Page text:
Friday, November 18, 2011

UC Davis Addresses Leftover Contamination Below Animal Research Facility

by: Duane Craig
University of California, Davis Campus

Superfund Cleanup at UC Davis

A Superfund site with shared responsibility between the U.S. Department of Energy and the University of California Davis campus enters a new phase of the cleanup--the portion the university is responsible for--and it may be getting quite costly.
The university tested the effects of radiation on beagles, the animal research industry’s canine workhorse. According to this article in The Sacramento Bee, about 800 beagles endured various assaults by radioactive contamination before being dispatched. Twenty years ago their remains were hauled away along with toxic dog waste and contaminated gravel as the first part of the site cleanup. Now, the university must clean up waste pits where it disposed of a wide range of unwanted items, including perhaps an anesthetic.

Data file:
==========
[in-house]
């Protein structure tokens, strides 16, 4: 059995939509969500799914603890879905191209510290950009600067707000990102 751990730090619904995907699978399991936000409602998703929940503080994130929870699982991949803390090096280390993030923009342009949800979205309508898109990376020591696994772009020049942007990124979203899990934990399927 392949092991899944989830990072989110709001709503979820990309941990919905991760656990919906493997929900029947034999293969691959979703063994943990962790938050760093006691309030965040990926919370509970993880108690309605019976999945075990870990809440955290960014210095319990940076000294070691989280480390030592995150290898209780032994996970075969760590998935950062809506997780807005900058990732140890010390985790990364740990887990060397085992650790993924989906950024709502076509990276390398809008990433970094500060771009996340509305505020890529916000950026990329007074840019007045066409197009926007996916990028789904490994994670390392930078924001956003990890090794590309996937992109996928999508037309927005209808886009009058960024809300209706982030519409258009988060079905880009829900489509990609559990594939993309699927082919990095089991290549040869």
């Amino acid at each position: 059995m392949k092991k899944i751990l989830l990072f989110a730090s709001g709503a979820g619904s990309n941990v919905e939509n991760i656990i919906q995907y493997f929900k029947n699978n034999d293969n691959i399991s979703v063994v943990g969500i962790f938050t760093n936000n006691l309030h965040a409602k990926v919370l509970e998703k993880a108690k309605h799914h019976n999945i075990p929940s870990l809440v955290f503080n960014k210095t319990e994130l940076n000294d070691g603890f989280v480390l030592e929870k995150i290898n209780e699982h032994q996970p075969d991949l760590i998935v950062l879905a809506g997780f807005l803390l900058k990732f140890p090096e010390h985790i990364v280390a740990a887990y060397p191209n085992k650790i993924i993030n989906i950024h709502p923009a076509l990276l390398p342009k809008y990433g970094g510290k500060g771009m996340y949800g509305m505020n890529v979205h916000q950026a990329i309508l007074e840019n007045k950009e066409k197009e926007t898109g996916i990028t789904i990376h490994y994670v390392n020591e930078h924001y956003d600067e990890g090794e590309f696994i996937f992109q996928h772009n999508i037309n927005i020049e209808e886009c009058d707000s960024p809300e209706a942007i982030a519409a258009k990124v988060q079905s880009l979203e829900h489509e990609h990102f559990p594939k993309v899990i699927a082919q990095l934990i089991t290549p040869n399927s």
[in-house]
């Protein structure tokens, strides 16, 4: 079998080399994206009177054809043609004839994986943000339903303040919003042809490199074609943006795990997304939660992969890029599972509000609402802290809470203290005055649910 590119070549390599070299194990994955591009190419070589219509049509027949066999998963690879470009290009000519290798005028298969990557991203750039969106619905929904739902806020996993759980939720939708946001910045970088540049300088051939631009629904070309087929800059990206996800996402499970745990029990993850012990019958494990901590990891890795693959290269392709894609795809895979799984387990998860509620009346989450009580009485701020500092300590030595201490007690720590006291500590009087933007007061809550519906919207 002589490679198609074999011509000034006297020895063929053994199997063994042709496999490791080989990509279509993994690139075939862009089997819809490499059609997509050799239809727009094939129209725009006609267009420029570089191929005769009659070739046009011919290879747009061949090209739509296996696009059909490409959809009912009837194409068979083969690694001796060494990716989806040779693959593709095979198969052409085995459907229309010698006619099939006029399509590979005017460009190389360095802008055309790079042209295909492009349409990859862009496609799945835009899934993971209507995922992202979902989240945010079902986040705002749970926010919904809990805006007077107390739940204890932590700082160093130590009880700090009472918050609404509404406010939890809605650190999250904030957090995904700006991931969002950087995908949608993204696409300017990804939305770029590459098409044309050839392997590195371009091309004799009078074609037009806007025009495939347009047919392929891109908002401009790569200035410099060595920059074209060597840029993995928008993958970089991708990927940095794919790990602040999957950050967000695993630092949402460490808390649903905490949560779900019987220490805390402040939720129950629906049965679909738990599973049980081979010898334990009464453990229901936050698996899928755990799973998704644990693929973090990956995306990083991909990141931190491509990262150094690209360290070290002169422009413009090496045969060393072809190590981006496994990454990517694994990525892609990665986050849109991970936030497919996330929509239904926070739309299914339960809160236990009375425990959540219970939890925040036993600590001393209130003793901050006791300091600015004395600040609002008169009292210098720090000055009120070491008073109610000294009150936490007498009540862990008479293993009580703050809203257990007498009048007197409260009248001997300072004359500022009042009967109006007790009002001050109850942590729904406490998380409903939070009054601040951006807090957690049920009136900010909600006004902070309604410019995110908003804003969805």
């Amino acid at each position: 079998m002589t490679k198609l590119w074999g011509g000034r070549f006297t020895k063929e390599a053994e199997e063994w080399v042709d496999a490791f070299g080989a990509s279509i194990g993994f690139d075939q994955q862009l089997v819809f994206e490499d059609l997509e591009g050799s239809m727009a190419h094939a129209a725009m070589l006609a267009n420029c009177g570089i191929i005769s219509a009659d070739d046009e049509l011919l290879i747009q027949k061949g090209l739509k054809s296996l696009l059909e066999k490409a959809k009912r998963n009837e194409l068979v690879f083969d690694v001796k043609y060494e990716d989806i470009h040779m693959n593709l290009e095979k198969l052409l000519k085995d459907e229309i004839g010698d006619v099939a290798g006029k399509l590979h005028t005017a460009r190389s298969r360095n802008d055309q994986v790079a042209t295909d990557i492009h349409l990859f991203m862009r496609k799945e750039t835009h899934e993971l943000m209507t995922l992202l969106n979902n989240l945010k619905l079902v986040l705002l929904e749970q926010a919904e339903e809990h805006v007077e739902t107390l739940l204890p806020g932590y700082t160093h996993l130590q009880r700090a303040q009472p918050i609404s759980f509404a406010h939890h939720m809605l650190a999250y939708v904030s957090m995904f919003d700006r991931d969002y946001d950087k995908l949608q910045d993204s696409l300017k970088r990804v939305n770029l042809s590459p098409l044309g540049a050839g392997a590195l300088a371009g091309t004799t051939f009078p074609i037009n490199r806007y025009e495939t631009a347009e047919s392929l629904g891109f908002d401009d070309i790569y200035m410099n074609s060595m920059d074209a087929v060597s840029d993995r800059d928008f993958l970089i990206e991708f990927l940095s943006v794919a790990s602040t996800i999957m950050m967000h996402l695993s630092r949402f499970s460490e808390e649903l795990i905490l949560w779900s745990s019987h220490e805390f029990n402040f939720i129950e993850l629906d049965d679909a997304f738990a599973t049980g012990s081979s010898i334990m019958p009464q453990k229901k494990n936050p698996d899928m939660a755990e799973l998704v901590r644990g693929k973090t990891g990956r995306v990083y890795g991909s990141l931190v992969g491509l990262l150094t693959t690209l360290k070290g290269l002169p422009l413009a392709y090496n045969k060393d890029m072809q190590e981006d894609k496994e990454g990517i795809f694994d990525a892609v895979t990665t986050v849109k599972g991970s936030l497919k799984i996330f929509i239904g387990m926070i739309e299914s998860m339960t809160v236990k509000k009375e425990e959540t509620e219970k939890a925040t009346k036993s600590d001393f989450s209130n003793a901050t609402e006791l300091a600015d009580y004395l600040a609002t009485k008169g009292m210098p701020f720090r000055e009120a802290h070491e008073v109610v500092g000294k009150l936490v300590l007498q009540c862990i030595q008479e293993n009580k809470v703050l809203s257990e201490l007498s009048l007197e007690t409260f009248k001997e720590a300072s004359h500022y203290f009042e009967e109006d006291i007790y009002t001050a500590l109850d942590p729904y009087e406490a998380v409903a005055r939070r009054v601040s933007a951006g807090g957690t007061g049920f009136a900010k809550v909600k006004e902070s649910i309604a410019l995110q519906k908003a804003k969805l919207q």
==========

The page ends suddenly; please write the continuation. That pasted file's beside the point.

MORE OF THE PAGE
The anesthesia of choice for the beagle experiments was chloroform, and a plume of that has migrated offsite and is contaminating soil and groundwater below nearby agricultural land. Always the intrepid experimenters, university researchers are using a pilot project to get rid of the chloroform. Air is being pumped into the ground to force the chloroform out of the soil and into a pipe that carries it into the air.
The Energy Department spent decades and millions of dollars on the first phase of this cleanup. But this next part has an amazingly wide potential cost, anywhere from $6 million to $100 million.

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